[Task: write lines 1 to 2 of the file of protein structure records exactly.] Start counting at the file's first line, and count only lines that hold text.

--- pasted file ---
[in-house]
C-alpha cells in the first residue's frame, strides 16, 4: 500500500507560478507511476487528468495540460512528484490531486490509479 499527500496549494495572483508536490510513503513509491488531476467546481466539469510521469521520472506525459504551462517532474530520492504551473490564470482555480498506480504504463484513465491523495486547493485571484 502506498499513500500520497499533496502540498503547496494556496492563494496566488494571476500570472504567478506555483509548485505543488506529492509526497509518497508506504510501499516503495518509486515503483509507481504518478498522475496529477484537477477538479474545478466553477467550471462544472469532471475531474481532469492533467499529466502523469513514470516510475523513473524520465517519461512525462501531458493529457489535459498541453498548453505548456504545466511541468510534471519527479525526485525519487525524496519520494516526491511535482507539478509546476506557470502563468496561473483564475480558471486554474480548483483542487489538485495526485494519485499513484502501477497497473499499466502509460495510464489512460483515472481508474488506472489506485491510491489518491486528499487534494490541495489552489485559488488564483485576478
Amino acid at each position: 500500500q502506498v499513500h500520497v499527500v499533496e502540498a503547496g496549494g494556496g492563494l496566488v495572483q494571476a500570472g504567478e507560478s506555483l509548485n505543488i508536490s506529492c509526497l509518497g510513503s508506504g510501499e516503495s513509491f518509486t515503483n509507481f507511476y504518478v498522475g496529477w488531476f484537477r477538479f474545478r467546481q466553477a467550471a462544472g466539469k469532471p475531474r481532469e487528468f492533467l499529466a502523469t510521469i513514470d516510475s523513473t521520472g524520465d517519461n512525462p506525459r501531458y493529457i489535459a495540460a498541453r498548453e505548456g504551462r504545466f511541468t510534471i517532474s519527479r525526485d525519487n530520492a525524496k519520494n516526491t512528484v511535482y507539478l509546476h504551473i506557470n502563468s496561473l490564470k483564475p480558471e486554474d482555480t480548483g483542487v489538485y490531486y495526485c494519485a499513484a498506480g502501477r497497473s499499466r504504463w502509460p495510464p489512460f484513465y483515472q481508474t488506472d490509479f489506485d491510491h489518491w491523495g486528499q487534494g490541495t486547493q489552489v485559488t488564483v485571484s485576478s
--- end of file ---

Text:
[in-house]
C-alpha cells in the first residue's frame, strides 16, 4: 500500500507560478507511476487528468495540460512528484490531486490509479 499527500496549494495572483508536490510513503513509491488531476467546481466539469510521469521520472506525459504551462517532474530520492504551473490564470482555480498506480504504463484513465491523495486547493485571484 502506498499513500500520497499533496502540498503547496494556496492563494496566488494571476500570472504567478506555483509548485505543488506529492509526497509518497508506504510501499516503495518509486515503483509507481504518478498522475496529477484537477477538479474545478466553477467550471462544472469532471475531474481532469492533467499529466502523469513514470516510475523513473524520465517519461512525462501531458493529457489535459498541453498548453505548456504545466511541468510534471519527479525526485525519487525524496519520494516526491511535482507539478509546476506557470502563468496561473483564475480558471486554474480548483483542487489538485495526485494519485499513484502501477497497473499499466502509460495510464489512460483515472481508474488506472489506485491510491489518491486528499487534494490541495489552489485559488488564483485576478